Posters and banners with images of Rajasthan Deputy Chief Minister Sachin Pilot, whose rebellion has threatened the Congress government in the state, were replaced Monday afternoon, hours after they were torn down by party workers upset with his actions.
However, his name plate at the Rajasthan Congress's office in Jaipur was left untouched.
In dramatic scenes starting Sunday evening, Mr Pilot has sought to press home long-standing demands for chief ministership - and key portfolios for his loyalists - by claiming the support of 30 MLAs, which is enough to bring down the Ashok Gehlot government.
At a show of strength at his residence this morning, Mr Gehlot asserted he had 106 MLAs in his corner before packing them all off to a resort to be guarded against poaching - either by the BJP or Mr Pilot, who opted to skip that meeting.
Congress sources also countered Mr Pilot's claim and say he has no more than 16 MLAs backing him.
The halfway mark in the 200-member Rajasthan Assembly is 101.
Mr Pilot, who has ghosted Congress leaders since the drama began, has also been linked with a shock switch to the BJP, in a turn of events not dissimilar from that which accompanied Jyotiraditya Scindia's cross-over in Madhya Pradesh only three months ago.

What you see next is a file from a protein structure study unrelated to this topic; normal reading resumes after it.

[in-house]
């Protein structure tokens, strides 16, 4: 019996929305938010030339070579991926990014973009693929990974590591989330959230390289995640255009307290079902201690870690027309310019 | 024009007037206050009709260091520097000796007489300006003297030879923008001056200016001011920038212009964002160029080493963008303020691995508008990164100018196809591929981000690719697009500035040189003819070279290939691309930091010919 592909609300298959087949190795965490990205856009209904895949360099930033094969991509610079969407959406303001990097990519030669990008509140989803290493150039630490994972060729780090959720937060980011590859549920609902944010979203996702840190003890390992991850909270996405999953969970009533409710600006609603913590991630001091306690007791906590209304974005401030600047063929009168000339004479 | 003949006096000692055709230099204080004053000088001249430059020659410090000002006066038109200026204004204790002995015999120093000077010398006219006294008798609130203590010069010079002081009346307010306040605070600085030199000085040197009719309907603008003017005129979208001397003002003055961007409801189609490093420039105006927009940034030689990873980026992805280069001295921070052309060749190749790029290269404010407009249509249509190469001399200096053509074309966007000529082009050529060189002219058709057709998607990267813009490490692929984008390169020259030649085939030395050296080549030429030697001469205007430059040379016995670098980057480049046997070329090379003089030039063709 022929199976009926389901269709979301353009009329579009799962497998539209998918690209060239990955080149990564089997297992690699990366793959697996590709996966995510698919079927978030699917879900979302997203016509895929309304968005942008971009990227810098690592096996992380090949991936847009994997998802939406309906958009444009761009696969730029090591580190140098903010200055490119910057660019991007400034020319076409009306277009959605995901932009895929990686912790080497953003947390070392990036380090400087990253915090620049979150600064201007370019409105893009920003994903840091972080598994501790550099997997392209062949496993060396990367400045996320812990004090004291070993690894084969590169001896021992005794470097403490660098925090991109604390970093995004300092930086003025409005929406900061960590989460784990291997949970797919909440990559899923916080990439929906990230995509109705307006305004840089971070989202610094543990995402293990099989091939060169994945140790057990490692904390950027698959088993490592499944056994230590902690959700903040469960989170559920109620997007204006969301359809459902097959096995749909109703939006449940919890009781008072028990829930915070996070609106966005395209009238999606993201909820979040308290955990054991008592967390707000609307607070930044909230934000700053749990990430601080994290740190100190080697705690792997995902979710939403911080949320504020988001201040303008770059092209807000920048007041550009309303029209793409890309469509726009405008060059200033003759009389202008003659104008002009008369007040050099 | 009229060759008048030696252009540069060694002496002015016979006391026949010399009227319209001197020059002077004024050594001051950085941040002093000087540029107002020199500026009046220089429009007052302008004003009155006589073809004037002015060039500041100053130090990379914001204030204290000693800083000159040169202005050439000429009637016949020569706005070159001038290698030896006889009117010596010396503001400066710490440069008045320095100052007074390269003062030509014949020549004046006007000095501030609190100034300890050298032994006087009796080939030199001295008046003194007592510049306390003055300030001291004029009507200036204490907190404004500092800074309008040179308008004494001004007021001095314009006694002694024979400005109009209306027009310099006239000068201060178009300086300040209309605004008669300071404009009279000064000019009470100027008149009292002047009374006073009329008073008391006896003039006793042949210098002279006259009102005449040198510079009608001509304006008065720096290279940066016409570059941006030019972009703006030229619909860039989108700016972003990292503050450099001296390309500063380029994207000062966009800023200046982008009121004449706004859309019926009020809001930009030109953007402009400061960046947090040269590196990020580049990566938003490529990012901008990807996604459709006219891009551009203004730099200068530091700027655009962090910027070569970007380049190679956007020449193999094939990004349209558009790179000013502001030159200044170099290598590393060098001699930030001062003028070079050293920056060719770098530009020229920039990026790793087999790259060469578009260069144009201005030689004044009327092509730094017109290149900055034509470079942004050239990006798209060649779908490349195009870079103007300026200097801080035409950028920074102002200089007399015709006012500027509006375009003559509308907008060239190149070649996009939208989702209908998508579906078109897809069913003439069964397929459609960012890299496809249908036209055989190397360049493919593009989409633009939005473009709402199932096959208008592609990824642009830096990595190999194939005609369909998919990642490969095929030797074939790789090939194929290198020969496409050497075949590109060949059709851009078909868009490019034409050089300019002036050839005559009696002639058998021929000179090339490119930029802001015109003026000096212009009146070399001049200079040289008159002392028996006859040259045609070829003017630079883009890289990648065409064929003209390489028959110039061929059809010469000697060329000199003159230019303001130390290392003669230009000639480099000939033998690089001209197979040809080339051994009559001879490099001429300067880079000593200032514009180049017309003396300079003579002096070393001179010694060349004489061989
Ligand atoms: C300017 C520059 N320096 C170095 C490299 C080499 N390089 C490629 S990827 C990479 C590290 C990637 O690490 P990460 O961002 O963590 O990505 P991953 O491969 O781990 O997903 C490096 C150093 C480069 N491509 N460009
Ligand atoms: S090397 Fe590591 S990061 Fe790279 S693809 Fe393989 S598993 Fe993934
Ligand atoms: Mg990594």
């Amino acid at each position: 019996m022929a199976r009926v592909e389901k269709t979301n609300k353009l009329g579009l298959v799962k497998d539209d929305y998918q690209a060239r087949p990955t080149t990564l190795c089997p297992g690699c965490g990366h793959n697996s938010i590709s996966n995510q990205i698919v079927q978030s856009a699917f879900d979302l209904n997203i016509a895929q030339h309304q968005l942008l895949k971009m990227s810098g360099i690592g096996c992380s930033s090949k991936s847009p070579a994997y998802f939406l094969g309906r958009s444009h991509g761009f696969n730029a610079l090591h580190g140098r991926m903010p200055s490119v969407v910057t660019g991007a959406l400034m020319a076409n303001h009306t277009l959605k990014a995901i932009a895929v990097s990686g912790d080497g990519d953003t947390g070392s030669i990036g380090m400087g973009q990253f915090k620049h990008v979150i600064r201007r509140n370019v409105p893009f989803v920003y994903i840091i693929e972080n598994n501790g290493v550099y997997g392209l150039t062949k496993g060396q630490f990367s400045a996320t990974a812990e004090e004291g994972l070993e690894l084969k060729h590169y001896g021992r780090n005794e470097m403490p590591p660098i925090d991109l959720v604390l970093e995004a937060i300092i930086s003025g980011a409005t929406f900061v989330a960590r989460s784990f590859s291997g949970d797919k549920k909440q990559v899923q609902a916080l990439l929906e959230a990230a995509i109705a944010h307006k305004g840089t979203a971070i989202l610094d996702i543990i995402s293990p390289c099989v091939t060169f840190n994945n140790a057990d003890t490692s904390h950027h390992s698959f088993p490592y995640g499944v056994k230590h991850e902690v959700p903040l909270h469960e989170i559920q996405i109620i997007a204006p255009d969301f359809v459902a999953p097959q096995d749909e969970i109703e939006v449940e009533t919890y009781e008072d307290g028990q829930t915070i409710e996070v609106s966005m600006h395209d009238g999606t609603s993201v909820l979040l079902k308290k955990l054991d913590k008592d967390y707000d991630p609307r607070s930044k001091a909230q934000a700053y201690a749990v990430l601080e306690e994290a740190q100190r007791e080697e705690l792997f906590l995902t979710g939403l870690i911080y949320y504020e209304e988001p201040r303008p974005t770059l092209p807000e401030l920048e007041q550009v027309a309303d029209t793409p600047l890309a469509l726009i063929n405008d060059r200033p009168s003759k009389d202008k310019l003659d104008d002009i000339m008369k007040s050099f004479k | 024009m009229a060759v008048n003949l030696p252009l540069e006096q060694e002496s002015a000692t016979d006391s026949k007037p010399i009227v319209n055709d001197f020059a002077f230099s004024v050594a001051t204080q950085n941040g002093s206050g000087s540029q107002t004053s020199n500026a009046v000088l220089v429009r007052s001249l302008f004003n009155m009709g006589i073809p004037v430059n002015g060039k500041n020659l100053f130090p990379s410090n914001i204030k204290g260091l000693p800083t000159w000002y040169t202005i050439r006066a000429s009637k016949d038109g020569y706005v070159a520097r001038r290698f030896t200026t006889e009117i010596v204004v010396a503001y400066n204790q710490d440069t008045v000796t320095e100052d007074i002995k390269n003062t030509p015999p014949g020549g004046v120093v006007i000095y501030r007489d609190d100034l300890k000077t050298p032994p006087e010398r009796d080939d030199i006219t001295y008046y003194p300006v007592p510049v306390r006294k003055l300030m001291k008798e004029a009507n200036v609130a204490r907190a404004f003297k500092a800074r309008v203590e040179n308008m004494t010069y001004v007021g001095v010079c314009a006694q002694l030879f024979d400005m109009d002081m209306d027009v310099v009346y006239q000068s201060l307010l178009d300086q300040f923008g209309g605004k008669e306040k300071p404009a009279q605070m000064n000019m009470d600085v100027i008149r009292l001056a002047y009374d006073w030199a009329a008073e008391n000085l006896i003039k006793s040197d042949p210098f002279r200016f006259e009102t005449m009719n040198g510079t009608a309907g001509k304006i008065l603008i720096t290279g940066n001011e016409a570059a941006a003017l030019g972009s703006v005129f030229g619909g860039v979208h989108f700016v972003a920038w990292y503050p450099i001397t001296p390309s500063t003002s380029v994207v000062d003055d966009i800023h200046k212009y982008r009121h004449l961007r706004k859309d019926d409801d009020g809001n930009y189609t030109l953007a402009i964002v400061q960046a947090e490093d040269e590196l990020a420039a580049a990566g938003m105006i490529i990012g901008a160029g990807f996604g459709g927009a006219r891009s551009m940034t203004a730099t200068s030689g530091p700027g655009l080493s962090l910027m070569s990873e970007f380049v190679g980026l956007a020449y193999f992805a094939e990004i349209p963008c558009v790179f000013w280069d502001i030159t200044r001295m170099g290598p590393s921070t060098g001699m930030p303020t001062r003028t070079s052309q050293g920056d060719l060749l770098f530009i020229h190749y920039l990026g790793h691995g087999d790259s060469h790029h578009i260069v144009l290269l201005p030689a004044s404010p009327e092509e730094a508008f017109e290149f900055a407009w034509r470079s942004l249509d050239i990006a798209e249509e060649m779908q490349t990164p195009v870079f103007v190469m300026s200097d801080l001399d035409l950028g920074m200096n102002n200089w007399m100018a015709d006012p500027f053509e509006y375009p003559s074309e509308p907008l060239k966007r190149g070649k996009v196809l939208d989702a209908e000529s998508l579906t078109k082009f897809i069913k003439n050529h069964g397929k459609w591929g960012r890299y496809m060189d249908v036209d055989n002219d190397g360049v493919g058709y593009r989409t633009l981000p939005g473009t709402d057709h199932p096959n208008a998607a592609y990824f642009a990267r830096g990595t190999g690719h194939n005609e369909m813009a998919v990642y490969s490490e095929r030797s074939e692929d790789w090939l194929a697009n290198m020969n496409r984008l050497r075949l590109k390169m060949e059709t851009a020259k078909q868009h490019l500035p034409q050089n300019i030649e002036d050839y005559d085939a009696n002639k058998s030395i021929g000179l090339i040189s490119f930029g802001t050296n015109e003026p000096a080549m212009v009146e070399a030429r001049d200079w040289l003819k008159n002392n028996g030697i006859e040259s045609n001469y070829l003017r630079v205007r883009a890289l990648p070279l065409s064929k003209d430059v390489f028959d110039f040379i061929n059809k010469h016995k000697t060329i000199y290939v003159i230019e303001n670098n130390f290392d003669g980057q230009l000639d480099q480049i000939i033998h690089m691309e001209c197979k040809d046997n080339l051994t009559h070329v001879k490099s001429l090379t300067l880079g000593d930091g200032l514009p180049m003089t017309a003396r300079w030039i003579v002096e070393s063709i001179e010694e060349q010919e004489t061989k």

Mr Pilot told NDTV today that he was "not joining the BJP" but his aides have not denied a dialogue with the opposition party.
A meeting with Congress leaders Sonia and Rahul Gandhi, which many see as a critical step in resolving this crisis, is also unlikely to happen today, Mr Pilot told NDTV.
As the tension-filled drama plays out, the BJP has said it is in "wait and watch" mode and will monitor events before deciding what to do.
The BJP had earlier said offering Mr Pilot the post of chief minister, should he quit the Congress and join them, was untenable as the party had its own candidate - senior leader and former Chief Minister Vasundhara Raje.
The long-running feud between Ashok Gehlot and Sachin Pilot spilled over after the deputy was summoned for questioning into an alleged attempt to destabilise the government.